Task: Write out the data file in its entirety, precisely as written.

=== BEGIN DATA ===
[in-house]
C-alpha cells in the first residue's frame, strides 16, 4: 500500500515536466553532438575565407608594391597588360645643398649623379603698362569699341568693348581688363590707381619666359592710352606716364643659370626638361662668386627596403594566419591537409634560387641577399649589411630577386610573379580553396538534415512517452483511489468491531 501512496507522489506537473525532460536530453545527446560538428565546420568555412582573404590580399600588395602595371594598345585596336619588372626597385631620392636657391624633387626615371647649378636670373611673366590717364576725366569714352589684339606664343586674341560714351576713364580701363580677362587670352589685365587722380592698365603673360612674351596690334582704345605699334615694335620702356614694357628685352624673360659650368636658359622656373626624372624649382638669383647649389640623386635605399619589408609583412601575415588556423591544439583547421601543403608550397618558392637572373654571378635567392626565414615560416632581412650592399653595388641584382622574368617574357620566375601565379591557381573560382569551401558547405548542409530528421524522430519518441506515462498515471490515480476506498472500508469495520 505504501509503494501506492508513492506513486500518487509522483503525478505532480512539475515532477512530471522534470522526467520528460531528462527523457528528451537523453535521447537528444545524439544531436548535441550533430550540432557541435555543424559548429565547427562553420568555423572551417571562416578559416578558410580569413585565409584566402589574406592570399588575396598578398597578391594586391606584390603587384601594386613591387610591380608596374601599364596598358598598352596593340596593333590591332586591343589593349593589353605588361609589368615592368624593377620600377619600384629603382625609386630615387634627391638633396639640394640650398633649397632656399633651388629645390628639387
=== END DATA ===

[in-house]
C-alpha cells in the first residue's frame, strides 16, 4: 500500500515536466553532438575565407608594391597588360645643398649623379603698362569699341568693348581688363590707381619666359592710352606716364643659370626638361662668386627596403594566419591537409634560387641577399649589411630577386610573379580553396538534415512517452483511489468491531 501512496507522489506537473525532460536530453545527446560538428565546420568555412582573404590580399600588395602595371594598345585596336619588372626597385631620392636657391624633387626615371647649378636670373611673366590717364576725366569714352589684339606664343586674341560714351576713364580701363580677362587670352589685365587722380592698365603673360612674351596690334582704345605699334615694335620702356614694357628685352624673360659650368636658359622656373626624372624649382638669383647649389640623386635605399619589408609583412601575415588556423591544439583547421601543403608550397618558392637572373654571378635567392626565414615560416632581412650592399653595388641584382622574368617574357620566375601565379591557381573560382569551401558547405548542409530528421524522430519518441506515462498515471490515480476506498472500508469495520 505504501509503494501506492508513492506513486500518487509522483503525478505532480512539475515532477512530471522534470522526467520528460531528462527523457528528451537523453535521447537528444545524439544531436548535441550533430550540432557541435555543424559548429565547427562553420568555423572551417571562416578559416578558410580569413585565409584566402589574406592570399588575396598578398597578391594586391606584390603587384601594386613591387610591380608596374601599364596598358598598352596593340596593333590591332586591343589593349593589353605588361609589368615592368624593377620600377619600384629603382625609386630615387634627391638633396639640394640650398633649397632656399633651388629645390628639387